On March 8, 2019, the Assistant Attorney General (AAG) for the DOJ’s Criminal Division, Brian A. Benczkowski, delivered remarks at the American Bar Association’s 33rd Annual National Institute on White Collar Crime. In his speech, AAG Benczkowski echoed DAG Rosenstein’s statements about the DOJ’s focus on holding individual wrongdoers accountable for white collar crime. In addition, the AAG spent a considerable amount of time during his remarks highlighting the DOJ’s current prioritization of transparency and consistency in its corporate enforcement practices. “We strive to be open books,” he said about the aggravating and mitigating factors to be considered by prosecutors in exercising discretion in cases of corporate malfeasance, to help “ensure that companies and their advisors, with better visibility into our decision making process, can make their own well-informed decisions going forward.”

To that end, the AAG noted that the FCPA Corporate Enforcement Policy is at the “forefront” of the DOJ’s efforts to communicate to the market that it will “reward companies that act responsibly upon uncovering criminal misconduct.”

The Corporate Enforcement Policy in Action

An example of those efforts toward transparency and consistency is the DOJ’s publication of 12 case declinations under the Corporate Enforcement Policy since it was put into effect, the most recent of which involved a declination of prosecution of Cognizant Technology Solutions Corporation, a publicly traded Fortune 200 company, for alleged FCPA violations.  There, it was alleged that Cognizant employees authorized bribes to Indian officials to obtain a required planning permit for the completion of an office campus, and that the company avoided millions of dollars in costs due to the misconduct. While the conduct allegedly involved certain high-level company officials (who were charged individually), the DOJ declined to bring any action against the company. AAG Benczkowski noted that this declination decision, announced in February 2019, was a direct result of the company’s full compliance with the requirements of the Corporate Enforcement Policy, including: its swift self-disclosure (within two weeks of its board’s discovery of the wrongdoing); thorough internal investigation and proactive cooperation with the DOJ; the effectiveness of the company’s pre-existing compliance program; and its full remediation and disgorgement to the DOJ and the U.S. Securities and Exchange Commission of all the cost savings from the alleged foreign bribes.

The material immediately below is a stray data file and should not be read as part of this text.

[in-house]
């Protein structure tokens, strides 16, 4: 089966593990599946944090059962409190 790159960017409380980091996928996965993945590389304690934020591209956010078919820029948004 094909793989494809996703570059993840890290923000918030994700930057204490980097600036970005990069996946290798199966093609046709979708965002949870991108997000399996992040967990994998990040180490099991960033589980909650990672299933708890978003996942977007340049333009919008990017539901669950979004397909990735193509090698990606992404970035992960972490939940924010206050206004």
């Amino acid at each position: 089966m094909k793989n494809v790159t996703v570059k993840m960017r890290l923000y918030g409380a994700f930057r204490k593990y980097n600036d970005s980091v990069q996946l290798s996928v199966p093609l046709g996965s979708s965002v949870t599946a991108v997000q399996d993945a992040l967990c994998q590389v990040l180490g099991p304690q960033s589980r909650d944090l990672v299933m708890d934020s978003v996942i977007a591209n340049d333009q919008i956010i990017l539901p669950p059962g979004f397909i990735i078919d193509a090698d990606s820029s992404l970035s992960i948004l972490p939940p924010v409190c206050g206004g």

Similarly, AAG Benczkowski highlighted the DOJ’s declination of prosecution of the Insurance Corporation of Barbados Limited (ICBL) last year even though its high-level executives were allegedly involved in a scheme to pay bribes to a government official to secure insurance contracts. Like Cognizant, ICBL satisfied each of the requirements of the Corporate Enforcement Policy. According to AAG Benczkowski, both cases demonstrate that even misconduct by high-level company personnel does not preclude a declination in prosecution where the company’s actions are “otherwise exemplary.”

In contrast, last week, the DOJ resolution with Moscow-based Mobile TeleSystems (MTS) — the largest mobile telecommunications company in Russia, publicly traded on the New York Stock Exchange — underscores the DOJ’s seriousness about requiring corporate convictions when a company’s actions in response to corruption is not so exemplary. The MTS case involved a scheme to pay $865 million in bribes to a former Uzbek official to secure that official’s assistance with MTS’ entry into and maintenance of its position in the telecommunications market in Uzbekistan. The DOJ required MTS to enter into a deferred prosecution agreement (DPA), and its wholly owned Uzbek subsidiary pleaded guilty to FCPA charges in the Southern District of New York. The companies agreed to pay a penalty of $850 million, and agreed to a three-year compliance monitorship. Two individuals, including the former Uzbek official and the former CEO of another MTS subsidiary, were charged.